The back of the car gets painted tail lights and some vents but is otherwise bland. A space for a number plate is sculpted in and left blank, which should keep Reprolabels busy coming up with puns.
In terms of features, rubber tyres let Generation Toy J4ZZ roll smoothly and add a layer of luxury that you don’t even get from Takara anymore. What’s nice is that to facilitate the smooth rolling action (put that on the box GT) the car cleans up nicely underneath. Not like he’s had a whip round with some soap and a flannel, but all his parts fold up neatly and out of the way – there’s no dangling robot bits here. It’s another nice touch that keeps it feeling masterpiecy.
A slot on the top is intended to wield the gun or that’s what I assume as this review sample didn’t come with a weapon. The Masterpiece cars generally do this so getting out my calculator and tapping in the math brings up….80085.
Heh, remember when we all used to do that at school on our Casio calculators? Kids these days and their pesky Pokemon Go.
*(I’m level 22 and have 101 Pokemon in my Pokedex – caught a Snorlax yesterday bwoy).
Porsche’s 2014 911 is a stunningly beautiful car and it’s fantastic to see it used to house a certain bombastic Autobot. It might not be G1 but then it doesn’t always have to be and in this case it works astonishingly well. Sometimes it’s nice to have a change of pace and recapture that Binaltech/Alternator vibe of modern scale cars that can transform into giant robots. Generation Toy’s J4ZZ may not have all the bells and whistles that BT/Alts did, yet you with his rubber tyres, opening doors and modern, highly detailed, beautiful car mode it feels like an echo of that.
It’s the sort of car I’d imagine Ric Flair drives, with the Four Horsemen theme blaring through the stereo.
Though we all know Flair is more of a limousine riding,son of a gun.
J4ZZ’s transformation is very familiar if you have ever transformed any masterpiece toy from Takara. Generation Toy have ensured it’s in step with the Lamborghinis and Datsuns particularly and it feels new but like you have been here before.
The arms fold out from under the chest in a manner reminiscent of the Datsun Bros, and the stomach flap comes together and pegs into the chest in a manner that’s virtually the same yet 100% less scary. Generation Toy have given J4ZZ panels that flip up to fill out his abs which is an easy thing to miss.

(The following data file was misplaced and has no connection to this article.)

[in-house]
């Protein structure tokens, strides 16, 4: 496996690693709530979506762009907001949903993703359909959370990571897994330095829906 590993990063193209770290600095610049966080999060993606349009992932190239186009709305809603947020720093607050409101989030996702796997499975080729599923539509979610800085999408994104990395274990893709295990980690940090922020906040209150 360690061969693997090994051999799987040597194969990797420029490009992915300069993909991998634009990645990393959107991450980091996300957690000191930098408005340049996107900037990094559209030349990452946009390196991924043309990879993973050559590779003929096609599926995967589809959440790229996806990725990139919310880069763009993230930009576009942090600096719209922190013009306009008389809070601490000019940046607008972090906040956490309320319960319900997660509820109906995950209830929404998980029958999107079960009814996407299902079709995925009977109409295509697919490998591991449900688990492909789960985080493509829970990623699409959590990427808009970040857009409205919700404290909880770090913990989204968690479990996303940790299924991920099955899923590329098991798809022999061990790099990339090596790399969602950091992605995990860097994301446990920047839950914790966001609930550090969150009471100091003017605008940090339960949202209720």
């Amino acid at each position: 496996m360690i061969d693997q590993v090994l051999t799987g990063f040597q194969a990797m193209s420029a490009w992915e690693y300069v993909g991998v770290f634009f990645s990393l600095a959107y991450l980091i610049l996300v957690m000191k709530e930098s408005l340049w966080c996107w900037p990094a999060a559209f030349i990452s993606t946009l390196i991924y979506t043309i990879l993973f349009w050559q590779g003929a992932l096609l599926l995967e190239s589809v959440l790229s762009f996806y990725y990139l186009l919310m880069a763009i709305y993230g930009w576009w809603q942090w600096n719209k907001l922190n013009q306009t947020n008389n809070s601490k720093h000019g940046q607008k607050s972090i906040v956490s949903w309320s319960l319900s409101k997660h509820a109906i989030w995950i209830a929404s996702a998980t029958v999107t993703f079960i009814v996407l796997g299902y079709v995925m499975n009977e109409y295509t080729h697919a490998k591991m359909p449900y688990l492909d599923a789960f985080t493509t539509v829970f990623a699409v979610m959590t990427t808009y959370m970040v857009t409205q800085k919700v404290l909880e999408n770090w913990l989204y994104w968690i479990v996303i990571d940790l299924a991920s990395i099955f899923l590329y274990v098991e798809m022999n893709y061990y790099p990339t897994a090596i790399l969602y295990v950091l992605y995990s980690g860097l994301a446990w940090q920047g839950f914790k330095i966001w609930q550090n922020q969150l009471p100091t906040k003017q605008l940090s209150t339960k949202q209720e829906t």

Take it from someone who almost missed it first time round.
Particular features I identify with Masterpiece are the process of creating the legs by rotating either side of the vehicles rear, and the shin panels flipping out to fill in the cavities that would have otherwise been visible. Even his feet come with a little dab of magic as they rotate and then a tiny piece on the sole flips out to fill in the side purely for aesthetics. I appreciate that kind of thoughtfulness on my expensive toys.
Ladies and gents, I’ll say it – this is a third party toy with a fun, intuitive transformation that doesn’t demand you set aside time and commit yourself to it. *Glares at Sunsurge*
Once transformed J4ZZ’s robot form is every bit as great as the car mode. In spite of not being based on any particular model it’s still instantly familiar as Jazz with his classic silhouette having the slightest bit of that puffy Dreamwaveness to it.
Jazz’s most memorable visual cue in bot mode, like many of the 1984 Autobots, was always his car hood chest. It’s the same here and the more rounded shape from the 2014 911 lends itself particularly well to the more rounded and chunky proportions. Sunbow’s original cartoon influence isn’t keenly felt in the details, but it is still evident in the proportions and body shape with long legs and the torso stretching upwards tp making him appear tall as that wide chest pushes outwards to broad shoulders.
Much of his G1 robot mode detail has made the journey intact but is subtly updated in a manner reminiscent of the way Takara dealt with the first few Masterpieces after the reboot that MP 10 heralded. For instance his shins homage the vintage toy but in a manner that is in keeping with the original without being slavish. The clear blue plastic squares below the knees allude to corresponding stickers from the G1 toy’s shins, and if you look closely there is tech detail hidden beneath it. Simple piston detailing is added to the things in a way that calls back to the detailing Takara added to the thighs of the Masterpiece Datsuns.
It’s a trend that runs through the whole figure, everything is a tightly focused homage to the vintage toy but with enough creativity to annoy those who believe Masterpiece means cartoon accuracy. I approve of this with every fibre of my broken being.
We may be studying a very familiar looking Jazz but the colours have moved in a different direction. Obviously you have pearlescent paint we’ve already talked about, but an even more intriguing swtich sees the conventional white forearms and thighs switched to a metallic silver. Why they’ve done this but cast the feet as the sole white pieces doesn’t quite make sense to me but I can roll with it.
Jazz always had a fat face and Generation Toy have perfected that biscuits in the cheeks look. Adding a pointy chin and having what look like a silver chin strap encasing his face does him no favours though. The sad thing is it feels like there is the perfect Jazz face hiding just beneath it. Having the the chin strap painted in the same colour as the face makes it look like the cheeks sit in front of the face which is a little jarring and not what I imagine they were aiming for.
As far as head sculpts go this is actually pretty good and the light piping gives off a pleasingly dark glow. Using dark blue clear plastic is a bold choice in an age where most light piping is designed to be as bright as possible, but the darker blue feels more appropriate.